ShareThis Page
Thousands protest war at D.C. rally |

Thousands protest war at D.C. rally

The Associated Press
| Sunday, September 25, 2005 12:00 a.m

WASHINGTON — Crowds opposed to the war in Iraq surged past the White House on Saturday, shouting “Peace now!” in the largest anti-war protest in the nation’s capital since the U.S invasion in March 2003.

The rally stretched through the day and into the night, with a marathon of music, speech-making and dissent on the National Mall.

Police Chief Charles H. Ramsey, noting that organizers had hoped to draw 100,000 people, said: “I think they probably hit that.”

Speakers from the stage attacked President Bush’s policies head on, but he was not at the White House to hear it. He spent the day in Colorado and Texas, monitoring Hurricane Rita recovery.

In the crowd were young activists; nuns, whose anti-war activism dates to the Vietnam War; parents mourning their children in uniform lost in Iraq; and uncountable families motivated for the first time to protest.

Connie McCroskey, 58, came from Des Moines, Iowa, with two of her daughters, both in their 20s. She said the protest is the family’s first demonstration.

McCroskey, whose father fought in World War II, said she never would have dared protest during the Vietnam War.

“Today, I had some courage,” she said yesterday.

Although united against the war, participants’ political beliefs vary.

Paul Rutherford, 60, of Vandalia, Mich., said he is a Republican who supported Bush in last year’s election and still does — except for the war.

“President Bush needs to admit he made a mistake in the war and bring the troops home, and let’s move on,” Rutherford said.

His wife, Judy, 58, called the removal of Iraq’s former leader Saddam Hussein “a noble mission” but said U.S. troops should have left when claims that Iraq possessed weapons of mass destruction proved unfounded.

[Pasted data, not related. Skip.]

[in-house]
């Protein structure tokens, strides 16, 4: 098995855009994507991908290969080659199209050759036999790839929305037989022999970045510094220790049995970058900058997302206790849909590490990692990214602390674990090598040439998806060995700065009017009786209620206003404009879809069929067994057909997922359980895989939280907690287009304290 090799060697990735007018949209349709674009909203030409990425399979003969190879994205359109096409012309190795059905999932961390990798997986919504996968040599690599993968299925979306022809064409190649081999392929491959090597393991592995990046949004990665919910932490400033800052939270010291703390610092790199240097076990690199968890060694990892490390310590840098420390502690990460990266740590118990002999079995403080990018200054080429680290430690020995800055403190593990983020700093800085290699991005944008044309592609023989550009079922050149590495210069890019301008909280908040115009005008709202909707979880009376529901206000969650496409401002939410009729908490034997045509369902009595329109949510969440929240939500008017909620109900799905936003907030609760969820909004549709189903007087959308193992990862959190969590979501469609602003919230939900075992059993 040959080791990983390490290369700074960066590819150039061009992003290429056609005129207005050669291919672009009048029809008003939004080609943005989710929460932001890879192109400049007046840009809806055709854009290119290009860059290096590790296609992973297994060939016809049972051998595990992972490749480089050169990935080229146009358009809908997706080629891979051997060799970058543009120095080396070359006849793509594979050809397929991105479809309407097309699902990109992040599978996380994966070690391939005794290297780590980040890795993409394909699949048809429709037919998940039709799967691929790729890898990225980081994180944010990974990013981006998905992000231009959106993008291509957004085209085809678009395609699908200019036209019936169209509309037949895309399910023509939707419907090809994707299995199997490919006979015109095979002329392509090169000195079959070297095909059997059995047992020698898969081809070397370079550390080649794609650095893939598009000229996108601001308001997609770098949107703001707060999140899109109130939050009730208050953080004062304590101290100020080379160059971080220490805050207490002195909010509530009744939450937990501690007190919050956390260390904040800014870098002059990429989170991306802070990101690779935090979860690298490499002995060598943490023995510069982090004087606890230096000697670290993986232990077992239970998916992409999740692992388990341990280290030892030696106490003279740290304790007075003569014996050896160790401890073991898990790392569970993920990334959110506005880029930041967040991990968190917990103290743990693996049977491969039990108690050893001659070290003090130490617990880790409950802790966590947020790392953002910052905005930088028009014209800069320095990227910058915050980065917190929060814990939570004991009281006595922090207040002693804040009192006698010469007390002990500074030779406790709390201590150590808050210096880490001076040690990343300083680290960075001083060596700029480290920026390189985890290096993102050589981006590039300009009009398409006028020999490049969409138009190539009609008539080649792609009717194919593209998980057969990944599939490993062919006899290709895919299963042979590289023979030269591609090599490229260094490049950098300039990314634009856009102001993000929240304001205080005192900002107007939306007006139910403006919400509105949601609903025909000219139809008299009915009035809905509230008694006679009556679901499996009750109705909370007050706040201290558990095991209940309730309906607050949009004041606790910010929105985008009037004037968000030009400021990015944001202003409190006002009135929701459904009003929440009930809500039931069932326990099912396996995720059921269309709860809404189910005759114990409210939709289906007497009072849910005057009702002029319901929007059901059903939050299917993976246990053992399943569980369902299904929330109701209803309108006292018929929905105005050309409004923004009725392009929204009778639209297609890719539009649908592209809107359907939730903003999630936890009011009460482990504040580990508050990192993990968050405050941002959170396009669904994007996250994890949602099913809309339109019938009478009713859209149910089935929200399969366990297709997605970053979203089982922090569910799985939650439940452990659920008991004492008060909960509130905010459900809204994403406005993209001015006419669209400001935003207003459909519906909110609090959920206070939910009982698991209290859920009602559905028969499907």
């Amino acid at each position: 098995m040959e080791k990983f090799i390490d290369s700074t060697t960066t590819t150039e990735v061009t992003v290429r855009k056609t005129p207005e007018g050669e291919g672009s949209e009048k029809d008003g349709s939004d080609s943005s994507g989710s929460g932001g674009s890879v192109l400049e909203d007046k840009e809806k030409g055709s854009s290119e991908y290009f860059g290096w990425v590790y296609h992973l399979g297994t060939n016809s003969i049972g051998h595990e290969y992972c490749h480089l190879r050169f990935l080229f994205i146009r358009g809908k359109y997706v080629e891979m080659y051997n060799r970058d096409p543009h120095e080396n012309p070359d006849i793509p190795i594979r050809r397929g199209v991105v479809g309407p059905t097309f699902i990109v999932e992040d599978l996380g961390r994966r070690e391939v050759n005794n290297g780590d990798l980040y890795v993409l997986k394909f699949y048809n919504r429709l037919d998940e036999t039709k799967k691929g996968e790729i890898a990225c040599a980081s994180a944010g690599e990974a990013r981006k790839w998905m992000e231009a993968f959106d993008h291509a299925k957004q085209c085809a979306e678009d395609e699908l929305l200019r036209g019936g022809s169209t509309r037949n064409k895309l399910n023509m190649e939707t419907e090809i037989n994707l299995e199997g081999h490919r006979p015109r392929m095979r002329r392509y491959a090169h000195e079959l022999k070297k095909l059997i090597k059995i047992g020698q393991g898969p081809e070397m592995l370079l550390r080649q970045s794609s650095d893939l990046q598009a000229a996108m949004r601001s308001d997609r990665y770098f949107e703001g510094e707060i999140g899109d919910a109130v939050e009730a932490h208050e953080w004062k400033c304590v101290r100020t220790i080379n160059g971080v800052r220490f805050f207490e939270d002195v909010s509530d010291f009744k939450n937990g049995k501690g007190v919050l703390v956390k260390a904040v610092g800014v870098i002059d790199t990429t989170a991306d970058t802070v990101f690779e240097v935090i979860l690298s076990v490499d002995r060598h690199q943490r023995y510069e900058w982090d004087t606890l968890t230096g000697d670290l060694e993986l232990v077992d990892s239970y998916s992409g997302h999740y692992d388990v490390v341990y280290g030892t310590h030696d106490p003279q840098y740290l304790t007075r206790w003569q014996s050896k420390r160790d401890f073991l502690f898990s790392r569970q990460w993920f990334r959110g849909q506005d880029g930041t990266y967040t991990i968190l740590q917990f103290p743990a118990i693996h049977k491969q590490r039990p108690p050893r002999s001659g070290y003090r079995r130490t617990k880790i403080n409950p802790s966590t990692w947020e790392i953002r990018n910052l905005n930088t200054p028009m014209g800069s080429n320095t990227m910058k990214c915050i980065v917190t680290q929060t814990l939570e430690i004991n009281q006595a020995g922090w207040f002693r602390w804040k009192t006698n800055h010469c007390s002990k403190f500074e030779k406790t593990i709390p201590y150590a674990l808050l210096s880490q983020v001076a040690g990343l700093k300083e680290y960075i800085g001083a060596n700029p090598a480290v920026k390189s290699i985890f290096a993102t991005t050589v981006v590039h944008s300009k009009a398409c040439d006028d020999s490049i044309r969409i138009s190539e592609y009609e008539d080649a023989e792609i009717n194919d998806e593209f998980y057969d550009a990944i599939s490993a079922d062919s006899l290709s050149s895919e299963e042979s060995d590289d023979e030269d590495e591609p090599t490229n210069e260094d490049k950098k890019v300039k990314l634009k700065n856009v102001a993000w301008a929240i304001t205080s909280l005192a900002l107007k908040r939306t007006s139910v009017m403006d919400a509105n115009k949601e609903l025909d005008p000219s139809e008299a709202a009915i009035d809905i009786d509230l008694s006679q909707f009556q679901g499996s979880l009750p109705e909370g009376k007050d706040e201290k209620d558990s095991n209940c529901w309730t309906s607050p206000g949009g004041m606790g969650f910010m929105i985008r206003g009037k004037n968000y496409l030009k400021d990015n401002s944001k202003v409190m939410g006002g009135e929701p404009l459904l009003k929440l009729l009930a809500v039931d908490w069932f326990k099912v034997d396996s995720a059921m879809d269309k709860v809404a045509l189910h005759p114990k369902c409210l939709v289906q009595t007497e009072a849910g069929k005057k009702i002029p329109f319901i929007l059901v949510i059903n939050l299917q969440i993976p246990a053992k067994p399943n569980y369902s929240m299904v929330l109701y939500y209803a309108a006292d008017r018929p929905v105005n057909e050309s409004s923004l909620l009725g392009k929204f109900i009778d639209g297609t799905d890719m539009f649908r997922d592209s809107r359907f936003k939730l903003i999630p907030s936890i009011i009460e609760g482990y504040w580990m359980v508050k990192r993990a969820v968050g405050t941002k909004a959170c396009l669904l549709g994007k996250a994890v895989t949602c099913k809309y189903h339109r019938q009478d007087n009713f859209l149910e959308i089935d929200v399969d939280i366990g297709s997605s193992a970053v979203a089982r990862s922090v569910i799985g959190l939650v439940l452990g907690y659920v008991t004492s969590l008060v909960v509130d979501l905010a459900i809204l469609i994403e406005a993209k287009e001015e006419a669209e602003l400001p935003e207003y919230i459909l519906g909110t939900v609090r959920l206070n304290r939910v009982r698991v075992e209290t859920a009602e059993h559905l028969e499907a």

“We found that there were none and yet we still stay there, and innocent people are dying daily,” she said.

“Bush Lied, Thousands Died,” said one sign. “End the Occupation,” said another placard.

More than 1,900 members of the U.S. armed forces have died since the beginning of the war in March 2003.

A few hundred people in a counter-demonstration in support of Bush’s Iraq policy lined the protest route near the FBI building. The two groups shouted at each other, but a police line kept them apart.

Organizers of a pro-military rally today said they hope for 10,000 participants.

Ramsey, the police chief, said the protest yesterday unfolded peacefully under the heavy police presence.

“They’re vocal but not violent,” he said.

Arthur Pollock, 47, of Cecil County, Md., said he has been against the war from the beginning. He wants the soldiers out, but not all at once.

“They’ve got to leave slowly,” said Pollock, attending his first protest. “It will be utter chaos in that country if we pull them out all at once.”

Folk singer Joan Baez marched with the protesters and later serenaded them at a concert at the foot of the Washington Monument. An icon of the 1960s Vietnam War protests, Baez said Iraq already is a mess and that troops need to come home immediately.

“There is chaos. There’s bloodshed. There’s carnage,” she said.

The protest in the capital showcased a series of demonstrations in foreign and other U.S. cities.